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Sunday, 20 June 2021

2000 AD - May 1983.

Thanks to Charlie Horse 47 and Killdumpster for their sponsorship of this post, via the magic of Patreon

I've often thought of keeping a diary, so I can record, for posterity, the thrilling events of my life, such as, "Wrote a new blog post today," and, "Wrote another new blog post today."

And you know who else has often thought of keeping a diary?

Not Adolf Hitler.

Not that Stern seemed aware of that, because, in May 1983, the German magazine startled the world by publishing the contents of his personal journal which turned out to be a forgery.

That was a mega-fail for the publication but, in the real world, that month, there was a startling triumph for Aberdeen F.C. who beat Real Madrid 2–1 to pick up the European Cup Winners' Cup, thus becoming only the third Scottish side to win a European trophy.

Also triumphing in his own field was George Lucas, as the 3rd (or 6th) Star Wars film Return of the Jedi was released in the United States, astounding us all with its daring use of teddy bears.

Over in Blighty, the singles chart experienced three Number Ones, that May. They were; True by Spandau Ballet, Candy Girl by New Edition and Every Breath You Take by the Police. I'm not that fussed about any of those songs but, given a choice, I'd probably go for the Police one.

Over on the British albums chart, events were dominated by David Bowie's Let's Dance, Spandau Ballet's True and Michael Jackson's Thriller, all three of which hit the top spot, in that order.

But what of the Galaxy's Greatest Comic? Could it prove to be as memorable as those LPs and singles?

To the surprise of possibly no one, it was still giving us Robo-Hunter, Rogue Trooper, Judge Dredd, Skizz, Tharg's Time Twisters and Nemesis the Warlock.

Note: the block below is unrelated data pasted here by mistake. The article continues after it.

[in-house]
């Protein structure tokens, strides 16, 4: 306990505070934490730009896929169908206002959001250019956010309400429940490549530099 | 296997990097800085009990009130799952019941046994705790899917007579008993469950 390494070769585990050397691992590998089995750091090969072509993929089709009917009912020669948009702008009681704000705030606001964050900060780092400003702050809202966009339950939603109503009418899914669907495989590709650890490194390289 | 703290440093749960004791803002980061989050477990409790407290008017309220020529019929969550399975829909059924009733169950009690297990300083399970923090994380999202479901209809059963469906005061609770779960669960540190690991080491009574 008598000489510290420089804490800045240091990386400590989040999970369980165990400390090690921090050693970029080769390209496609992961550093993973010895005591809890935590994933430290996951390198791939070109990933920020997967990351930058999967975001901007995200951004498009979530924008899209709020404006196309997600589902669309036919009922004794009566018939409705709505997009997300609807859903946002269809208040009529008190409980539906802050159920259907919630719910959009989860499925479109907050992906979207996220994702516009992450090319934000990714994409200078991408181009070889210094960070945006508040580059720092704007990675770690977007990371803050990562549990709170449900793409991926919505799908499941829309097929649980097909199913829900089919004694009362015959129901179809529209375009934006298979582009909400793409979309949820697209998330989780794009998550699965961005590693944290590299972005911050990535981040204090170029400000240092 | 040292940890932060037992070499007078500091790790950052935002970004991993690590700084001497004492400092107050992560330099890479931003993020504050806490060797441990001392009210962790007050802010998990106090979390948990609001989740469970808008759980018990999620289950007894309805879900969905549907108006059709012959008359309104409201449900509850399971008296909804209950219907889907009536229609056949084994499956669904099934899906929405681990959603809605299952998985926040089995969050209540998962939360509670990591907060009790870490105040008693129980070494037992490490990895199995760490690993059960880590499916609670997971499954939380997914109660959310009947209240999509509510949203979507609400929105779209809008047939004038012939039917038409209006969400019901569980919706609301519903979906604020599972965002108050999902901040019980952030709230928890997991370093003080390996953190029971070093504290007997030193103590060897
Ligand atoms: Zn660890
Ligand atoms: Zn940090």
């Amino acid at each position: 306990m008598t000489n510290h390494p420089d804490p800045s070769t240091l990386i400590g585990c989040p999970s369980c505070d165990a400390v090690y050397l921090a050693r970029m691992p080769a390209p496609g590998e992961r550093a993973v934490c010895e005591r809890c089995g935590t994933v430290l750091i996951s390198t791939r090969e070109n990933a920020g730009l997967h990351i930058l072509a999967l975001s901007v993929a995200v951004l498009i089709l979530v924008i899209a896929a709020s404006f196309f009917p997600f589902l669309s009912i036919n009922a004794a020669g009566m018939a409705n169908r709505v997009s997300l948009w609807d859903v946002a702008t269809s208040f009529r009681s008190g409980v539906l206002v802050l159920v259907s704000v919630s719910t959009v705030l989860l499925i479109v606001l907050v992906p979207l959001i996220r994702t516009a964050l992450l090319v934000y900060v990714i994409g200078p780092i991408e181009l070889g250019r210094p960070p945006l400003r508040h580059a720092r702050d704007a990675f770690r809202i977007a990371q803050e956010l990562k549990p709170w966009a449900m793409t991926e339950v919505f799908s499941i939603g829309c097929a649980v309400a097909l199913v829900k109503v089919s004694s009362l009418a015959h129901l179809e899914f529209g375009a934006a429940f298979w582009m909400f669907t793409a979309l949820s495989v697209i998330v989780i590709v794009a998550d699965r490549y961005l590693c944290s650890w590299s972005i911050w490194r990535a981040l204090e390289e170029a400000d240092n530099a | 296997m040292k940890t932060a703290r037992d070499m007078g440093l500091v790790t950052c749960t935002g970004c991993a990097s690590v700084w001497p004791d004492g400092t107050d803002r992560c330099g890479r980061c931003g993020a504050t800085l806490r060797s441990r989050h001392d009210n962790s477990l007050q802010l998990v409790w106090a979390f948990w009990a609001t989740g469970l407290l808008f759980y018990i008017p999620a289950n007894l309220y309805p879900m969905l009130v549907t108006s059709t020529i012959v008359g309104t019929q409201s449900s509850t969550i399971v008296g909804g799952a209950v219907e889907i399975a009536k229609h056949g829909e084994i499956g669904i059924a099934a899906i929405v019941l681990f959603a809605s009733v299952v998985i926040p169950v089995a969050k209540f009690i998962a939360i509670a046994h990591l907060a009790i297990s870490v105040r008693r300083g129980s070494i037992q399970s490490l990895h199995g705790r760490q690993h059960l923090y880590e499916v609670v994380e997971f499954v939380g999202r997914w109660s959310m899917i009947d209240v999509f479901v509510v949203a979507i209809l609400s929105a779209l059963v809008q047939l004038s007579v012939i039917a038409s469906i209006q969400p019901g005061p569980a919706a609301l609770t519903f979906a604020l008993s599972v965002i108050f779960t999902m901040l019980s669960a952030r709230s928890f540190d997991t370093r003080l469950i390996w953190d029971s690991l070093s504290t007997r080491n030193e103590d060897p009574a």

However, there was one new development.

And that was in Prog 317 which introduced us to the spectacularly anarchic and anti-social D. R. & Quinch, with D.R. & Quinch Have Fun on Earth, yet another product of the Alan Moore and Alan Davis content machine. For once, it's a new feature I actually remember.

I also remember liking it.

So, well done to me.

2000 AD Prog 315 Judge Dredd

2000 AD Prog 316, Judge Dredd

2000 AD Prog 317, Rogue Trooper

2000 AD Prog 318, Judge Dredd


Anonymous said...

Yes, well done on actually remembering a story from one of the progs, Steve.

On the other hand, 2000AD wasn't still giving us Nemesis the Warlock - that hasn't been in the progs for over a year at this point...


Steve W. said...

Sean, I can only blame the Grand Comics Database for leading me astray by mentioning that Nemesis appears on one page in Prog 318.

Anonymous said...

Had a look at that GCD entry Steve. "Sleep is No Refuge for Impure Thoughts", 1 page by Kevin O'Neill - I'm pretty sure that was a Torquemada pin-up.

DR & Quinch... was obviously the best of this month's batch of Moore's Time Twisters, but The Big Clock in prog 315 - a guide to how time is produced by people working in a giant clock "suspended at the centre of eternity" - was a memorable one too.


Charlie Horse 47 said...

Charlie categorically states that, not withstanding the first british invasion of around 1964, this was the best summer of music ever.

Cars blasting "Every Breath You Take" or the bombastic "Let's Dance!" or the pulsing beat of "Billy Jean."

Big bad fraternity guys crooning "True."

And on and on...

Charlie would gladly surrender one of [Crom's] Testicles to return to that summer.

(Though in the USA we had to live with "Flashdance" as the number one song through July.)

Anonymous said...